Latest contender for world's thinnest book -- The Clinton Campaign Songbook. There's only one song and her followers know it by heart, yet they never tire of singing it.
Lending her voice today to that ongoing choir was top Clinton spokeswoman/MSNBC commentator Karen Finney appearing CNN's At This Hour with John Berman and Kate Bolduan.
It's been a week since the election, a difficult one to be sure, Berman said to Finney, but "now that you've had some time to digest it, what happened?"
Well, "it's complicated," Finney sighed, before citing the "number one" reason -- "There were a number of headwinds that just proved to be too strong. Electing the first woman president was always going to be tough. I think given the level of sexism and misogyny that we saw come to the surface and be very public, I think that supports the fact that in this country we're going to have to have a real conversation about that."
Oh please ... anything but that ... not another "real conversation." What Finney means by this, as does every liberal who drags out that threadbare phrase, is let's talk ad nauseam until you eventually come around to my enlightened views. Just as we are in desperate need for even more "real conversations" about race, providing they stay well within the ever-narrowing confines of acceptable progressive discourse.
Finney cited other reasons for Clinton's loss -- the Supreme Court's ruling on the Civil Rights Act lowering black turnout, third-party candidates siphoning away votes, "the Comey letter," and a double standard in media coverage of the Clinton Foundation vs. the Trump Foundation before the conversation circled back to sexism --
BERMAN: At the very beginning you said you thought that sexism and misogyny may have played a role in Hillary Clinton's defeat and I think there's, you know, there's no question that a lot of things were said in this campaign that many people deemed as sexist and misogynist. But what evidence do you have that voters made their decisions based on sexism or misogyny?
FINNEY: Well, look, to some, I think a couple of things, right? Number one, I think, one of the things we never really had a conversation about that, again, I think going forward we should talk about ...
Grabbing your hair as you hear these words is entirely normal. Roll with it --
FINNEY: ... is how this country, how people feel about women in power. There is a reason that it is so hard for women, you know, that we haven't had a female president before and, you know, it's harder for women candidates in executive positions.
Although a major glass ceiling was just shattered with Kellyanne Conway becoming the first woman in American history to manage a successful presidential campaign. I've yet to hear a single liberal congratulate Conway for this. (How fitting that she'll celebrate her next birthday on Jan. 20).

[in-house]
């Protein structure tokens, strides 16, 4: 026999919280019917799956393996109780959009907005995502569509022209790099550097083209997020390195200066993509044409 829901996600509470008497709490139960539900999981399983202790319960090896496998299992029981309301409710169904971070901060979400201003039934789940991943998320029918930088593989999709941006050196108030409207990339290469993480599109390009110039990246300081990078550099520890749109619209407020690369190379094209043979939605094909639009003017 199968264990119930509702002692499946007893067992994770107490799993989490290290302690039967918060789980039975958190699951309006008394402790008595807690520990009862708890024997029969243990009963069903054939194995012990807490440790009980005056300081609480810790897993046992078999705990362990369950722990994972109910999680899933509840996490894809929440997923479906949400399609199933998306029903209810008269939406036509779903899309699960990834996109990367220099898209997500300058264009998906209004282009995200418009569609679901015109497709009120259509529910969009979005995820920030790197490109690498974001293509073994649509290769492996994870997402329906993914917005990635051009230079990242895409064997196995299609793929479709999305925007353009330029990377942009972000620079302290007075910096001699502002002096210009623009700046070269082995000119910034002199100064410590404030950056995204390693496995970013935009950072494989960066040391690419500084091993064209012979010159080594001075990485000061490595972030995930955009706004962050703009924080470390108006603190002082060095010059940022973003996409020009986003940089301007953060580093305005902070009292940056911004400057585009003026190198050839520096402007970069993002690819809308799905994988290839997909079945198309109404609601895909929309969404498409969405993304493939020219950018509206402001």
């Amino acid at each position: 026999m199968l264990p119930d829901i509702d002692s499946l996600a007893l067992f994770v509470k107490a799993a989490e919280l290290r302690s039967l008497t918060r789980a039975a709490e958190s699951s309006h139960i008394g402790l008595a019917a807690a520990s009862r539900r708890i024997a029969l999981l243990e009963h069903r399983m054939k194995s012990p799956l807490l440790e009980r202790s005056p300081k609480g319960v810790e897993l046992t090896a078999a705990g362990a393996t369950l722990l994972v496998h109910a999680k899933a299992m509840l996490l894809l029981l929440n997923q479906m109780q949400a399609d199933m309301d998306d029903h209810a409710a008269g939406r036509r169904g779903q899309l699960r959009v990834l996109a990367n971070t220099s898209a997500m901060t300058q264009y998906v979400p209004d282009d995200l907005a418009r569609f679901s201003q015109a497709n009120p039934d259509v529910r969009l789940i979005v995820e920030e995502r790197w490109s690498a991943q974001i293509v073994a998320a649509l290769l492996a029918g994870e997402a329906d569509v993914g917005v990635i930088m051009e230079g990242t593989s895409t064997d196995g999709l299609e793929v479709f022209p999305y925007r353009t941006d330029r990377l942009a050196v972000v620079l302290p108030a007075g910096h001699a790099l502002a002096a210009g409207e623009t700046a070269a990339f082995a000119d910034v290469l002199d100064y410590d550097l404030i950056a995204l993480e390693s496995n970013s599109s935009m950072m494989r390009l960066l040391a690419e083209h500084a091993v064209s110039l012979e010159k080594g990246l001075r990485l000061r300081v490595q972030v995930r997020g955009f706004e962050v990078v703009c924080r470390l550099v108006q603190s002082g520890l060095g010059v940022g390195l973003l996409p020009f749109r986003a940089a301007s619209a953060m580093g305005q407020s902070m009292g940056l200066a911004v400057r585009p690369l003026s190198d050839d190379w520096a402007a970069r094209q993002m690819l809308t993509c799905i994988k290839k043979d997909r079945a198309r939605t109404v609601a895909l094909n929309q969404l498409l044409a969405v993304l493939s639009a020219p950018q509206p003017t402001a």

FINNEY: There are a lot of dynamics around that so I guess I would say, I would offer that as some evidence and I think there's a lot of good research on that. I certainly think that there was a, you know, the narrative about Hillary and the sort of very ugly signs that I can't actually repeat the words that were said about Hillary and the sort of sentiment and the chants, I think, contributed to, uhm, a narrative about her as someone who is untrustworthy, even in places where that just wasn't true ...
Granted, there were places it was true, but I digress ...
FINNEY: ... there just wasn't evidence to bear that fact out. And I'll be really honest ...
BOLDUAN (attempting to end filibuster): Karen ...
FINNEY: ... some of my colleagues won't like this, but I think, you know, look, even in the primaries some of what we saw with the Bernie bros had a real chilling effect on a lot of women and young women in particular, we learned about during the primary there were a number of these secret Facebook groups of young progressive women who were supporting Hillary but frankly, they didn't want to deal with the backlash online from some of the Bernie bros. So again, I think, you know, there's a lot of pieces to sort of tease out in this conversation.
Never thought I'd say this, but Finney could be right -- there does need to be a conversation, and a robust one at that, preferably one lasting four if not eight years, that gets to the heart of all this sexism on the left. For example, the term Bernie bros -- a tad pejorative, no? And will Democrats steer clear of future candidates who've penned prose about rape fantasies?
Suffice to say a sizable number of men just voted for president based on not wanting to be accused of sexism every time they criticized President Hillary Clinton. If the Clintonistas really want to dump this huge can of worms over the carpet on their side of the aisle, let me get them a can opener.